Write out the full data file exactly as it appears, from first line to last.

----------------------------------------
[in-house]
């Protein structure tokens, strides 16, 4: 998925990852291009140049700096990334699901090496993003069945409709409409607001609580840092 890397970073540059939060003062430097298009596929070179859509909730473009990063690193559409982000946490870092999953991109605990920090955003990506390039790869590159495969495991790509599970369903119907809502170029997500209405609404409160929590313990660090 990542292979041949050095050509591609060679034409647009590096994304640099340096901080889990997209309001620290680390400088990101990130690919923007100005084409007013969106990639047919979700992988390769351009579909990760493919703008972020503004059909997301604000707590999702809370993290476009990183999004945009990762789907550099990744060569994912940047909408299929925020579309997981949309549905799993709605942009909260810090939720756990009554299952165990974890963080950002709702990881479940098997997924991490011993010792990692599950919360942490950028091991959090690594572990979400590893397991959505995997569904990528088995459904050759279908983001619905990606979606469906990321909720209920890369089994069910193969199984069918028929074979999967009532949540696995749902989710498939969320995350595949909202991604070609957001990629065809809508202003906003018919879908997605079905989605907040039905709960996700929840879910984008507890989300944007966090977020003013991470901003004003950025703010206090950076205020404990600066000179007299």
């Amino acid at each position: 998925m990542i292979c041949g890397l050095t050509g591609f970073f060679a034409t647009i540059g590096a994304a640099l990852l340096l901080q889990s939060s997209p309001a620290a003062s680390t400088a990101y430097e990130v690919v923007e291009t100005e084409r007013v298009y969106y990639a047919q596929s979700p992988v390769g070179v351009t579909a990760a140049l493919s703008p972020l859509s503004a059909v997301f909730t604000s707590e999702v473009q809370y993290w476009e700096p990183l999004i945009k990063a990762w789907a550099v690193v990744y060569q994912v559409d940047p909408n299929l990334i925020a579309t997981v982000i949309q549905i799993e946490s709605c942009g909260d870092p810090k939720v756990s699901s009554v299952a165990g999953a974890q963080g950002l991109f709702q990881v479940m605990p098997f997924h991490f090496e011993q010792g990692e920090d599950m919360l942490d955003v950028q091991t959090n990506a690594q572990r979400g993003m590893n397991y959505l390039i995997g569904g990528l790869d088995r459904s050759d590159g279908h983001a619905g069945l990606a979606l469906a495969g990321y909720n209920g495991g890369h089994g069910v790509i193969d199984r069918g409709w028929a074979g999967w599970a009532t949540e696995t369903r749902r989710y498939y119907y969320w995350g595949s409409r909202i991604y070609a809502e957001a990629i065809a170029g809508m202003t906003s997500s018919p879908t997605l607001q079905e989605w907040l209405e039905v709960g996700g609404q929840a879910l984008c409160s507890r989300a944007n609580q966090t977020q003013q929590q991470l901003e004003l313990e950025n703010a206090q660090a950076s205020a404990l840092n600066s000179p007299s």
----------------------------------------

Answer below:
[in-house]
């Protein structure tokens, strides 16, 4: 998925990852291009140049700096990334699901090496993003069945409709409409607001609580840092 890397970073540059939060003062430097298009596929070179859509909730473009990063690193559409982000946490870092999953991109605990920090955003990506390039790869590159495969495991790509599970369903119907809502170029997500209405609404409160929590313990660090 990542292979041949050095050509591609060679034409647009590096994304640099340096901080889990997209309001620290680390400088990101990130690919923007100005084409007013969106990639047919979700992988390769351009579909990760493919703008972020503004059909997301604000707590999702809370993290476009990183999004945009990762789907550099990744060569994912940047909408299929925020579309997981949309549905799993709605942009909260810090939720756990009554299952165990974890963080950002709702990881479940098997997924991490011993010792990692599950919360942490950028091991959090690594572990979400590893397991959505995997569904990528088995459904050759279908983001619905990606979606469906990321909720209920890369089994069910193969199984069918028929074979999967009532949540696995749902989710498939969320995350595949909202991604070609957001990629065809809508202003906003018919879908997605079905989605907040039905709960996700929840879910984008507890989300944007966090977020003013991470901003004003950025703010206090950076205020404990600066000179007299």
């Amino acid at each position: 998925m990542i292979c041949g890397l050095t050509g591609f970073f060679a034409t647009i540059g590096a994304a640099l990852l340096l901080q889990s939060s997209p309001a620290a003062s680390t400088a990101y430097e990130v690919v923007e291009t100005e084409r007013v298009y969106y990639a047919q596929s979700p992988v390769g070179v351009t579909a990760a140049l493919s703008p972020l859509s503004a059909v997301f909730t604000s707590e999702v473009q809370y993290w476009e700096p990183l999004i945009k990063a990762w789907a550099v690193v990744y060569q994912v559409d940047p909408n299929l990334i925020a579309t997981v982000i949309q549905i799993e946490s709605c942009g909260d870092p810090k939720v756990s699901s009554v299952a165990g999953a974890q963080g950002l991109f709702q990881v479940m605990p098997f997924h991490f090496e011993q010792g990692e920090d599950m919360l942490d955003v950028q091991t959090n990506a690594q572990r979400g993003m590893n397991y959505l390039i995997g569904g990528l790869d088995r459904s050759d590159g279908h983001a619905g069945l990606a979606l469906a495969g990321y909720n209920g495991g890369h089994g069910v790509i193969d199984r069918g409709w028929a074979g999967w599970a009532t949540e696995t369903r749902r989710y498939y119907y969320w995350g595949s409409r909202i991604y070609a809502e957001a990629i065809a170029g809508m202003t906003s997500s018919p879908t997605l607001q079905e989605w907040l209405e039905v709960g996700g609404q929840a879910l984008c409160s507890r989300a944007n609580q966090t977020q003013q929590q991470l901003e004003l313990e950025n703010a206090q660090a950076s205020a404990l840092n600066s000179p007299s």